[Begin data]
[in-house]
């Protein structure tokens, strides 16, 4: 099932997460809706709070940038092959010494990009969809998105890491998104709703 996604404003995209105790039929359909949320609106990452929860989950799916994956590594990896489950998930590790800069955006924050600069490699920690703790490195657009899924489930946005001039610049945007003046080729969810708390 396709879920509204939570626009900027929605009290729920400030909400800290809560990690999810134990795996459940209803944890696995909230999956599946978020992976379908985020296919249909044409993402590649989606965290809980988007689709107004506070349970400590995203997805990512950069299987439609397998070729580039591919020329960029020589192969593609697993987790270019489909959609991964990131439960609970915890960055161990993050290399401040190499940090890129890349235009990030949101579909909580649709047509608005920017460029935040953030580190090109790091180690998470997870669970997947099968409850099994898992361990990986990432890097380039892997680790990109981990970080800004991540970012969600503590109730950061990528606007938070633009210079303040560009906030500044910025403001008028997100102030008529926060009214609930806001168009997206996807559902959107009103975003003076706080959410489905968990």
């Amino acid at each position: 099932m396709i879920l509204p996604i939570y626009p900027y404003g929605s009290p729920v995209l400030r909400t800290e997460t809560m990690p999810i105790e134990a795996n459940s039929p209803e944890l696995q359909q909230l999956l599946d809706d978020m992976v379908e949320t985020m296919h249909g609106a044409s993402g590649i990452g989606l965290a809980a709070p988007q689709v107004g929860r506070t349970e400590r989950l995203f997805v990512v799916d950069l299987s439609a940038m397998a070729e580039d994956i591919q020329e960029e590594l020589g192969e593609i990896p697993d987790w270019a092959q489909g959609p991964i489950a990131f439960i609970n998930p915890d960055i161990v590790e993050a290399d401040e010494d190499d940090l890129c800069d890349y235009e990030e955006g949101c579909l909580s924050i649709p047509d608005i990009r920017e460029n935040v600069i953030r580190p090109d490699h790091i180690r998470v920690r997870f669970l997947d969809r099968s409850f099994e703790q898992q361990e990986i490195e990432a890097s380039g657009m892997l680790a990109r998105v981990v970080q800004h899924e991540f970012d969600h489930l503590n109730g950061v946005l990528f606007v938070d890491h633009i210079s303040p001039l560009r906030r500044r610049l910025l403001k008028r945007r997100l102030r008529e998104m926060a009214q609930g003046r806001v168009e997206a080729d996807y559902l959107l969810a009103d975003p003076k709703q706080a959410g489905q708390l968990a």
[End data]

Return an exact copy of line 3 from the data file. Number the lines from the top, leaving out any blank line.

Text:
């Amino acid at each position: 099932m396709i879920l509204p996604i939570y626009p900027y404003g929605s009290p729920v995209l400030r909400t800290e997460t809560m990690p999810i105790e134990a795996n459940s039929p209803e944890l696995q359909q909230l999956l599946d809706d978020m992976v379908e949320t985020m296919h249909g609106a044409s993402g590649i990452g989606l965290a809980a709070p988007q689709v107004g929860r506070t349970e400590r989950l995203f997805v990512v799916d950069l299987s439609a940038m397998a070729e580039d994956i591919q020329e960029e590594l020589g192969e593609i990896p697993d987790w270019a092959q489909g959609p991964i489950a990131f439960i609970n998930p915890d960055i161990v590790e993050a290399d401040e010494d190499d940090l890129c800069d890349y235009e990030e955006g949101c579909l909580s924050i649709p047509d608005i990009r920017e460029n935040v600069i953030r580190p090109d490699h790091i180690r998470v920690r997870f669970l997947d969809r099968s409850f099994e703790q898992q361990e990986i490195e990432a890097s380039g657009m892997l680790a990109r998105v981990v970080q800004h899924e991540f970012d969600h489930l503590n109730g950061v946005l990528f606007v938070d890491h633009i210079s303040p001039l560009r906030r500044r610049l910025l403001k008028r945007r997100l102030r008529e998104m926060a009214q609930g003046r806001v168009e997206a080729d996807y559902l959107l969810a009103d975003p003076k709703q706080a959410g489905q708390l968990a």